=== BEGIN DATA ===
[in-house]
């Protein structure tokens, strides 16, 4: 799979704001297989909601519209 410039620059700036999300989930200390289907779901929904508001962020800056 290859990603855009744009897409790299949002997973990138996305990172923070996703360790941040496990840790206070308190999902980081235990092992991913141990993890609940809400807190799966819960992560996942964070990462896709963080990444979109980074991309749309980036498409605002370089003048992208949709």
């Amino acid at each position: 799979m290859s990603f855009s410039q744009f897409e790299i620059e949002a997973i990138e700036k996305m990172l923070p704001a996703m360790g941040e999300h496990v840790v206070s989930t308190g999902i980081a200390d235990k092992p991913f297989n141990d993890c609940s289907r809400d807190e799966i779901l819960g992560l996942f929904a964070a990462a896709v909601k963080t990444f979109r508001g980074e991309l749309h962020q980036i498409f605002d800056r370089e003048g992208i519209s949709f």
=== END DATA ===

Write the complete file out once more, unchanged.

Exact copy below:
[in-house]
């Protein structure tokens, strides 16, 4: 799979704001297989909601519209 410039620059700036999300989930200390289907779901929904508001962020800056 290859990603855009744009897409790299949002997973990138996305990172923070996703360790941040496990840790206070308190999902980081235990092992991913141990993890609940809400807190799966819960992560996942964070990462896709963080990444979109980074991309749309980036498409605002370089003048992208949709």
């Amino acid at each position: 799979m290859s990603f855009s410039q744009f897409e790299i620059e949002a997973i990138e700036k996305m990172l923070p704001a996703m360790g941040e999300h496990v840790v206070s989930t308190g999902i980081a200390d235990k092992p991913f297989n141990d993890c609940s289907r809400d807190e799966i779901l819960g992560l996942f929904a964070a990462a896709v909601k963080t990444f979109r508001g980074e991309l749309h962020q980036i498409f605002d800056r370089e003048g992208i519209s949709f």